So, if your company doesn’t have a program, suggest one. The studies are in: ROI is positive. Will it take a little time and money to get started? Sure, but there are many ways to go about it and a lot of outside vendors who can provide help in a number of ways.
What have you got to gain?
Tom Nikkola, CSCS, CISSN, Pn1 recently shared a blog with the above title. If you are like me, you appreciate Cliff notes, so here they are, short ‘n sweet:
- You’re probably not a high school athlete anymore.
Be sensible, ‘nuff said.
- Your body will change when you challenge it, not when you punish it.
One of my favorite quotes is, “You can’t expect 100% results with 50% of the effort.” Training is like life, you get out of it what you put into it.
- Exercise is just a stimulus. Nutrition and sleep are what actually change your body.
Train to change your body, then fuel and recover (sleep) properly to allow your body and hormones to do their thing.
- Sometimes, doing an exercise wrong is worse than not doing it at all.
I’ve been certified for over 20 years, but will be first to admit I don’t know it all and I love to learn new ways to train and/or a better way. Don’t be afraid to seek help. Keep learning & sharpen the saw.
- The sauna and steam room can help you recover faster.
Heat speeds recovery, lowers oxidation, increases growth hormone, and is detoxifying. Plus, it makes your body inhospitable to unwelcomed bacteria and viruses.
- Nutrition and supplementation can lessen the muscle soreness.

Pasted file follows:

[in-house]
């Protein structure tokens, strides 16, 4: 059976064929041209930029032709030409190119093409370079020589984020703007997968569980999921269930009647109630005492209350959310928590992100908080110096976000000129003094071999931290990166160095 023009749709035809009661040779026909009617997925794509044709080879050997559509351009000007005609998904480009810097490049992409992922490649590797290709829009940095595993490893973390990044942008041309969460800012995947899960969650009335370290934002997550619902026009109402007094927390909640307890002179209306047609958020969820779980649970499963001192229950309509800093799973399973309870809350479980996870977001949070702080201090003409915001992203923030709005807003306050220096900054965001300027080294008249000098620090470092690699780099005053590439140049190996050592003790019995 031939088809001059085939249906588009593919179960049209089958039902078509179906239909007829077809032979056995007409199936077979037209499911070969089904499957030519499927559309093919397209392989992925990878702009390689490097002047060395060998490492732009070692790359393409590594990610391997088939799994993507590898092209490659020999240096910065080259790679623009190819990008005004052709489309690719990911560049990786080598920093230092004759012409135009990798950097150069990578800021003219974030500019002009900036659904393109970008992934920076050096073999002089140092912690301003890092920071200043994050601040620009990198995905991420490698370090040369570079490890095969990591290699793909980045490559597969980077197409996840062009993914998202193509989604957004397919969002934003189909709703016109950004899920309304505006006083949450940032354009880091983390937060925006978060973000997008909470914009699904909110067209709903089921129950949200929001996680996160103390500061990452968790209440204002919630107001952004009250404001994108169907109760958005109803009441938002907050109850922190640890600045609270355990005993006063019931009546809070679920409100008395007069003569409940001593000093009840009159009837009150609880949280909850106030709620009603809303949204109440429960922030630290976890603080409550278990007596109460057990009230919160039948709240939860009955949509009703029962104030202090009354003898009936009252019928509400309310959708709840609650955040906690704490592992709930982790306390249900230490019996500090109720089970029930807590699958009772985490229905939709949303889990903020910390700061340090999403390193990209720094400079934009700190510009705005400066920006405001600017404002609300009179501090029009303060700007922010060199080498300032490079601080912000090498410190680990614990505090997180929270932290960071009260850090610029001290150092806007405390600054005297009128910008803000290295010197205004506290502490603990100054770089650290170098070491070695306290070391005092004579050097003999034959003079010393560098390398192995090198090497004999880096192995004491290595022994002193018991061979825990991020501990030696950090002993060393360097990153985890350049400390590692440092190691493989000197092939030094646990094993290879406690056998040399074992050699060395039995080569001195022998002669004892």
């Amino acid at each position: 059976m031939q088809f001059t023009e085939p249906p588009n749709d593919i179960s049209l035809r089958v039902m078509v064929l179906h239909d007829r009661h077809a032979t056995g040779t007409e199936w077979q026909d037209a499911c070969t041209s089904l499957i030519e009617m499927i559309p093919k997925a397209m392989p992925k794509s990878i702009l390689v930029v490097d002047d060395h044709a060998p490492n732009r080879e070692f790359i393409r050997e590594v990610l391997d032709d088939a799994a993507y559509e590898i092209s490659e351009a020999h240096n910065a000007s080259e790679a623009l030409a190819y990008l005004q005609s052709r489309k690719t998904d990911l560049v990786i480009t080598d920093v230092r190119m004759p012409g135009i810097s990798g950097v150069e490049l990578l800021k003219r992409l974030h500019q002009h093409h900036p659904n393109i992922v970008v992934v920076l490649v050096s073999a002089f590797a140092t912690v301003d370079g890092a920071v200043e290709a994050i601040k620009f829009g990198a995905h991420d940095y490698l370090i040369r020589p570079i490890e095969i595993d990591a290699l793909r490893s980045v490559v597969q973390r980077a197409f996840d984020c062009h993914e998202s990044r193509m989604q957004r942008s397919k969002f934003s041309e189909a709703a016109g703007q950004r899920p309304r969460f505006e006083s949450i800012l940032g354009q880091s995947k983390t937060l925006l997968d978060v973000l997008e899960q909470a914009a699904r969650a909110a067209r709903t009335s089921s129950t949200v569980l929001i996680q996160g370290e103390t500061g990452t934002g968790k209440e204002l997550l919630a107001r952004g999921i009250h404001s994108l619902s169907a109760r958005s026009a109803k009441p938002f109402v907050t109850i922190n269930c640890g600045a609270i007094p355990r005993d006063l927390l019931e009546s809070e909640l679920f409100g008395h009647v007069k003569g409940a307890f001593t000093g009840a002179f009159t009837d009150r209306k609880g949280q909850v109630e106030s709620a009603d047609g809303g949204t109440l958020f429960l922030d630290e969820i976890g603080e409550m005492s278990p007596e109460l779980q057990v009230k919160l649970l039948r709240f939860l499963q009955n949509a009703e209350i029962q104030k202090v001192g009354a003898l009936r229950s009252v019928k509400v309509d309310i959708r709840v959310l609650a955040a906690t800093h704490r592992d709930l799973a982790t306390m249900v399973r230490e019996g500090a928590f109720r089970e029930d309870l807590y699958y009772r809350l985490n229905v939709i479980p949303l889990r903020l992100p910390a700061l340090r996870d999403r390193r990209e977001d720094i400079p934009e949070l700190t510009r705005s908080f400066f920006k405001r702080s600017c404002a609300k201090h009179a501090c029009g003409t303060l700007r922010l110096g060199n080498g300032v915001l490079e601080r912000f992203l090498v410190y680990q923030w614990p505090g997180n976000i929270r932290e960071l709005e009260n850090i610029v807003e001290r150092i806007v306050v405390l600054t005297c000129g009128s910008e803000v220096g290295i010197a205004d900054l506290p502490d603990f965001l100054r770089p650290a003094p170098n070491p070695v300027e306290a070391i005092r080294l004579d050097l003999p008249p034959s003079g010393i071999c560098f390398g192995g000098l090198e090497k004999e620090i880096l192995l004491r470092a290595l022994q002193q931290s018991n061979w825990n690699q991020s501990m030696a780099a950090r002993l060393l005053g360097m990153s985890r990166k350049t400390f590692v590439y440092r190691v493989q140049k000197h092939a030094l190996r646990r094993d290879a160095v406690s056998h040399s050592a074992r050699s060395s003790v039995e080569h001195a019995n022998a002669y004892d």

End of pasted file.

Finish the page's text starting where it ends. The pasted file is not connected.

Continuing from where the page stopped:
This subject alone could be a year’s worth of blogs. Let food be they medicine and medicine be thy food. If you do supplement, consider curcumin and/or coconut oil.
- You don’t have to be a runner, but you should view the process of getting fit as a marathon, and not a sprint.
You didn’t get where you are overnight, so don’t expect overnight results. One bad meal won’t make you fat—on the other hand, one week of workouts & healthier eating won’t make you fit.
Until next time, live strong. Be fit. Laugh often. And smile.
What have you got to gain?
Interested in reading more about the benefits of Curcumin or Coconut Oil?
If you are about to embark on a new year and a healthier new you, hats off to you. Sometimes change can be scary. It can be challenging. It can upset the “status quo” and even impact relationships. Even so, change is where real growth occurs, right? So, set your goals and visualize sweet success.
What’s the best way to ensure you achieve your goals?
- Write them down
- Identify clear action steps (those are the tactical, small action steps that get you to the bigger goals)
- Make your goals public (share them, shout them, post them, make a vision board)
- Enlist help from family and friends (get those closest to you involved & surround yourself with like-minded individuals)
And if you fall off the wagon somehow, give yourself a break. You’re human. Focus on what you’ve done right and good give yourself credit. Be cool with where you are. Then take the next small step. And keep going.
Remember, every little bit helps & consistency is key. I’m rooting for you!
Live strong. Be fit. Laugh often. And smile.